Hatch - "A more, ah, civil discussion about, ah, about, ah, moving this community forward.  We're doing some great things.  We have a lot of great people who care deeply and love this town.  Ah, we, ah, our tone and approach is, ah, is, makes it hard.  And, we have such strong opinions, and change is difficult and so, I hope we have more of a civil discussion moving forward.

I've replayed that segment a couple of times.  I'm sure Hatch is correct - a more civil discourse could make it easier to move forward.  I found myself wondering just who he might have been thinking of as he haltingly uttered those words.  Was he thinking about the cadre of concerned residents who take time from their lives to study important issues, then present themselves before the City Council and other official bodies to offer their questions and views?

Or, might he have been thinking about some current elected officials who sometimes veer from the path of civility when addressing folks speaking to them, and other council members, as well?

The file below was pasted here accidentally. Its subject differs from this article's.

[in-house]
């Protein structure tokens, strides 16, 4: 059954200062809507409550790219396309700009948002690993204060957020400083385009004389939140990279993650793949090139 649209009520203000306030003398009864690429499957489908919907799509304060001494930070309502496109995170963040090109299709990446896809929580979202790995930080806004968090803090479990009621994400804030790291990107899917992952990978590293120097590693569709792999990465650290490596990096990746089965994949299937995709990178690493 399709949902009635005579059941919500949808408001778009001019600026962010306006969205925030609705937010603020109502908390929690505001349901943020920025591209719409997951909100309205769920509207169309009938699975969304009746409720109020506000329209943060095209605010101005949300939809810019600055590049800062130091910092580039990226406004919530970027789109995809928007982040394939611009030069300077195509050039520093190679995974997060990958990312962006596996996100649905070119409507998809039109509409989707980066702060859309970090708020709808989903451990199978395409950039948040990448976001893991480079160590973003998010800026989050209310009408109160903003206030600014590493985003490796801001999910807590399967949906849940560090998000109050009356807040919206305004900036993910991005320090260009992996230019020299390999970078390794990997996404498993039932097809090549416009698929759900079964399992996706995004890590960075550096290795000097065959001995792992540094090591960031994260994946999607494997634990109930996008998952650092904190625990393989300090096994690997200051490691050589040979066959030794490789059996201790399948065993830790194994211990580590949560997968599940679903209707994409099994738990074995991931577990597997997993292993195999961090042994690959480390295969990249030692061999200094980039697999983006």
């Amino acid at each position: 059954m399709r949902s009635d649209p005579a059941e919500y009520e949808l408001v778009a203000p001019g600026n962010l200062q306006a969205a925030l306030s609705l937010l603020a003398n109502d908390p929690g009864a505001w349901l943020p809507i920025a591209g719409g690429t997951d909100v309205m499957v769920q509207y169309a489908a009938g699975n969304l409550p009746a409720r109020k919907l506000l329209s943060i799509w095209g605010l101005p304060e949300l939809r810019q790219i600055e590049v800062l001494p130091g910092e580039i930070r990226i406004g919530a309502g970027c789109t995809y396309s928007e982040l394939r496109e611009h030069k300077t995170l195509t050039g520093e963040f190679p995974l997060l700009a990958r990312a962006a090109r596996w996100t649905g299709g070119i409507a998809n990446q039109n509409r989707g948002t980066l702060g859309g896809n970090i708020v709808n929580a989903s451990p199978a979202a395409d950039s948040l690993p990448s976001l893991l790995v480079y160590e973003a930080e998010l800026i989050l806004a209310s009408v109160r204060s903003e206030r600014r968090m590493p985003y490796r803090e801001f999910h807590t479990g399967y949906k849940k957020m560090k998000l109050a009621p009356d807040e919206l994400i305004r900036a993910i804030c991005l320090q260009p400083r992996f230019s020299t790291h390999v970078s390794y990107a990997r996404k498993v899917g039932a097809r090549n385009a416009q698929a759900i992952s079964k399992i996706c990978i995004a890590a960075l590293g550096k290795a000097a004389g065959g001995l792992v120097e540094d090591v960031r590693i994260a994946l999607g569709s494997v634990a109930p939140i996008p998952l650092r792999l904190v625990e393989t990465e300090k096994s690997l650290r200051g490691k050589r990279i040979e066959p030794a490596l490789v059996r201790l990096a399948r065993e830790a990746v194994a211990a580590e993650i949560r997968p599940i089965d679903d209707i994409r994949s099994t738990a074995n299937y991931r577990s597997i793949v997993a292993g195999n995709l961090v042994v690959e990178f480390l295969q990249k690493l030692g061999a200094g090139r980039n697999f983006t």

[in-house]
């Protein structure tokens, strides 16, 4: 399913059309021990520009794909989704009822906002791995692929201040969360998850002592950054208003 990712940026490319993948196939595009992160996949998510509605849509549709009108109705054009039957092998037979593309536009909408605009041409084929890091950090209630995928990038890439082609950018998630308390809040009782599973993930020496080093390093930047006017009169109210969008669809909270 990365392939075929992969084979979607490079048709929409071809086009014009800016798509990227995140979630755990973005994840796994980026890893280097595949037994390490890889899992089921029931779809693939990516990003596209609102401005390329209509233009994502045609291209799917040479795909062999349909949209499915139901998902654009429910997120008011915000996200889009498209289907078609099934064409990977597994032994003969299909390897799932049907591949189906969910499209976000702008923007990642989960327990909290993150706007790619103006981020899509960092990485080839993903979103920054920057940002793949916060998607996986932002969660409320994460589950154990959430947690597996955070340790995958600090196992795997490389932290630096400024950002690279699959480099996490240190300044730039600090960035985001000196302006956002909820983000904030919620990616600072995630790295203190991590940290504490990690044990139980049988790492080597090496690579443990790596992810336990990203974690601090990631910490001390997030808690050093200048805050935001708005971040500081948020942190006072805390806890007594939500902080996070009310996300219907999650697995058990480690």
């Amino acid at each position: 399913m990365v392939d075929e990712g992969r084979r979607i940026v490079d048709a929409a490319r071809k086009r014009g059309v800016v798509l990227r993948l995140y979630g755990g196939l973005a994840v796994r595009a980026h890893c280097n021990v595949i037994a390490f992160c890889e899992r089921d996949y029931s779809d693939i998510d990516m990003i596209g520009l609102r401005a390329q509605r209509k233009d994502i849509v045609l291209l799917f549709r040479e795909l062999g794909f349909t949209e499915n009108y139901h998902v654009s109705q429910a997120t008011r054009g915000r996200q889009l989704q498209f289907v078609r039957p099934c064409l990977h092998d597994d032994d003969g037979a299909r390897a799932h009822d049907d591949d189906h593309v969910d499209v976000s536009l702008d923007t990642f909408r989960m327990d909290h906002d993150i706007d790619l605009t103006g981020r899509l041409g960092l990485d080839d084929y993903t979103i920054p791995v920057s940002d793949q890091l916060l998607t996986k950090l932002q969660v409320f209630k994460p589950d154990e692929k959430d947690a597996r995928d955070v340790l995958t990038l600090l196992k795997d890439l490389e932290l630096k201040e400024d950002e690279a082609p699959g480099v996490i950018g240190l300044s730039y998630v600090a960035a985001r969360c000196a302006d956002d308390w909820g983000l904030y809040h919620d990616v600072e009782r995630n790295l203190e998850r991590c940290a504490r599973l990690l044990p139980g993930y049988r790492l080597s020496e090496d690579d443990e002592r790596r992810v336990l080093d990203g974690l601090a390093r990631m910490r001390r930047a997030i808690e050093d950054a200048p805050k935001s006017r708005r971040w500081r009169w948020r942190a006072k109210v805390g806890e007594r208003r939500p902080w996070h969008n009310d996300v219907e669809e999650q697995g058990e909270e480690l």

Or, might he have been thinking about those of us who write critically about issues and events in The City?

Or, was he contemplating all of the above?

Tomorrow's City Council meeting, which gives the appearance of being relatively brief, may surprise us.  Much depends on how many speakers take the time to exercise their right to address concerns with the council - even though Mayor Jim Righeimer continues to fine-tune his obstructionist moves to keep that from happening.  I'm predicting a departure by 10:25 p.m.  We'll see.

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Council Meeting Preview